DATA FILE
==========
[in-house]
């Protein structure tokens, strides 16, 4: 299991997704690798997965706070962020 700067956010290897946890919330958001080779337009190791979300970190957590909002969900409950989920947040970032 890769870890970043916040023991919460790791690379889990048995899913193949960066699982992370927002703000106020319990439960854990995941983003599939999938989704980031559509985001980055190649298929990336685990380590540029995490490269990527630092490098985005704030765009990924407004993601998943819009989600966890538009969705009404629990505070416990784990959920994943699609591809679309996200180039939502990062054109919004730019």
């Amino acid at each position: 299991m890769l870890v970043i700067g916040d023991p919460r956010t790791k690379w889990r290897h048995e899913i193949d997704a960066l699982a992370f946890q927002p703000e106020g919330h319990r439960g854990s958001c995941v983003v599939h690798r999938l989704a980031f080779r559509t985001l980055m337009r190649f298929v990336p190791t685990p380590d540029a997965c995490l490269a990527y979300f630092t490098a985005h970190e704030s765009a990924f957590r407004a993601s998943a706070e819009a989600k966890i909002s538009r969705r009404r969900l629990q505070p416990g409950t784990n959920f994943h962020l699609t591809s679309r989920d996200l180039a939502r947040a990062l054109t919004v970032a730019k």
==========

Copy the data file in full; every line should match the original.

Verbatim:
[in-house]
């Protein structure tokens, strides 16, 4: 299991997704690798997965706070962020 700067956010290897946890919330958001080779337009190791979300970190957590909002969900409950989920947040970032 890769870890970043916040023991919460790791690379889990048995899913193949960066699982992370927002703000106020319990439960854990995941983003599939999938989704980031559509985001980055190649298929990336685990380590540029995490490269990527630092490098985005704030765009990924407004993601998943819009989600966890538009969705009404629990505070416990784990959920994943699609591809679309996200180039939502990062054109919004730019």
């Amino acid at each position: 299991m890769l870890v970043i700067g916040d023991p919460r956010t790791k690379w889990r290897h048995e899913i193949d997704a960066l699982a992370f946890q927002p703000e106020g919330h319990r439960g854990s958001c995941v983003v599939h690798r999938l989704a980031f080779r559509t985001l980055m337009r190649f298929v990336p190791t685990p380590d540029a997965c995490l490269a990527y979300f630092t490098a985005h970190e704030s765009a990924f957590r407004a993601s998943a706070e819009a989600k966890i909002s538009r969705r009404r969900l629990q505070p416990g409950t784990n959920f994943h962020l699609t591809s679309r989920d996200l180039a939502r947040a990062l054109t919004v970032a730019k």